What Corona Crisis? Russia’s Gold Reserves See 5 Percent Top-Up Amid Pandemic
Sputnik / Павел ЛисицынBusiness15:46 GMT 14.05.2020(updated 15:58 GMT 14.05.2020) Get short URL5212Subscribehttps://cdn1.img.sputniknews.com/img/107373/94/1073739491_0:159:3077:1889_1200x675_80_0_0_fd079ecfd58f6a6c905692daa19cec67.jpgSputnik Internationalhttps://cdn2.img.sputniknews.com/i/logo.pngSputnikhttps://cdn2.img.sputniknews.com/i/logo.pnghttps://sputniknews.com/business/202005141079305004-what-corona-crisis-russias-gold-reserves-see-5-percent-top-up-amid-pandemic/
The increase in the monetary value of the gold in the central bank’s coffers comes despite the twin blows of falling global oil prices and an economic contraction resulting from the virtual halt in global economic activity.
The value of the Russian central bank’s gold reserves grew by $6.244 billion, or 5.2 percent in the month of April, reaching a value equivalent to over $126 billion, or 21.3 percent of the bank’s total reserves, recently released figures by the regulator reveal.
In a related development, Russian regulators moved to issue general licenses for the free export of gold bullion last month, dramatically easing restrictions which previously required mining companies to apply for permits for each and every bullion export transaction. The decision was made following lobbying by gold miners, and the unprecedented drop in oil and gas prices, which make up the backbone of Russia’s traditional export earnings, amid the global downturn in economic activity.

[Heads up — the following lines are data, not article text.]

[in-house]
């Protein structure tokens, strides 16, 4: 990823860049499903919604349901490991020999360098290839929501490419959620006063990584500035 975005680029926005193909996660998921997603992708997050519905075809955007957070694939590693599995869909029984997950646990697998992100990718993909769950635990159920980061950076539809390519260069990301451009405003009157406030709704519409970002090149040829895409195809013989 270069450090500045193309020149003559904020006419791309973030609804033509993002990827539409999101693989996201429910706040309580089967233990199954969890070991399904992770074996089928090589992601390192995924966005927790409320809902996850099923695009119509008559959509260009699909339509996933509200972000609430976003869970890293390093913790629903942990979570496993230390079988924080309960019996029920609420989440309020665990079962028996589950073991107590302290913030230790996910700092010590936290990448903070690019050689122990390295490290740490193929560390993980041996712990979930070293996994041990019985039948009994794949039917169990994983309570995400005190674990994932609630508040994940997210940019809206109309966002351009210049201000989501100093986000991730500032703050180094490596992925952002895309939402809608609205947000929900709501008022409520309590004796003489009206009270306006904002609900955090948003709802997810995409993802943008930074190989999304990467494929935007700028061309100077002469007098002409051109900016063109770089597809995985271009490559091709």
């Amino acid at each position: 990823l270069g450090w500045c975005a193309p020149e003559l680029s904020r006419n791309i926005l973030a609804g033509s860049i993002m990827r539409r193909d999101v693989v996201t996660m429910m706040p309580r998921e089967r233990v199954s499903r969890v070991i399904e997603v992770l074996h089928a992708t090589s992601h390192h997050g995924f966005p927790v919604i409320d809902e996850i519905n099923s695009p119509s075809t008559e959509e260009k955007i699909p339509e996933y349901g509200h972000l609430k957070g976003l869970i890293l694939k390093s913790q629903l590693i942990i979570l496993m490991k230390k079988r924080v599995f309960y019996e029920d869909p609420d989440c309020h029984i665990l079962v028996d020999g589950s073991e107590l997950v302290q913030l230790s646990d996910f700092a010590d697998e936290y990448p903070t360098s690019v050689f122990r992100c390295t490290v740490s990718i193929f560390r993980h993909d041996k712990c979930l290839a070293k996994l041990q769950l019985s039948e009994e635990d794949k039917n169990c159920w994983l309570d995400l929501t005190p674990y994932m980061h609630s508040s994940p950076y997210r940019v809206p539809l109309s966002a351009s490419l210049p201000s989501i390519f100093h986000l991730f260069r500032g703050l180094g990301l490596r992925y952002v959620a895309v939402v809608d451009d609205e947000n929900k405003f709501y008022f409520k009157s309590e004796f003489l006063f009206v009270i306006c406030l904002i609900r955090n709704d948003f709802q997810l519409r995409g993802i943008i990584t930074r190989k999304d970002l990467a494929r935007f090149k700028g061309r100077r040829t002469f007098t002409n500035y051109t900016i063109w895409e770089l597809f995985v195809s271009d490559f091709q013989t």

The central bank’s international reserves, consisting of gold, foreign currency reserves and special drawing rights assets, are a type of rainy day investment fund enabling the Russian government to pay off foreign lenders, or make up for gaps in the budget during a crisis period.
The government committed about 800 billion rubles ($10.87 billion) in additional assistance to support businesses and families this week, including tax write-offs, salary loans, unemployment benefits, and childcare allowances and benefits, with an additional measures adding up to the tune of 1.5 percent of Russia’s GDP expected to be doled out to prop up the economy in the coming months.
Russia’s economic growth slowed to 0.9 percent in March after growing by 1.8 percent in January and February, with Moody’s expecting GDP to shrink by over 5 percent before the year is through as the consequences of the coronavirus and lower oil prices drop make themselves felt. Russia’s jobless rate hit 1.4 million in May, up from about 700,000 in January.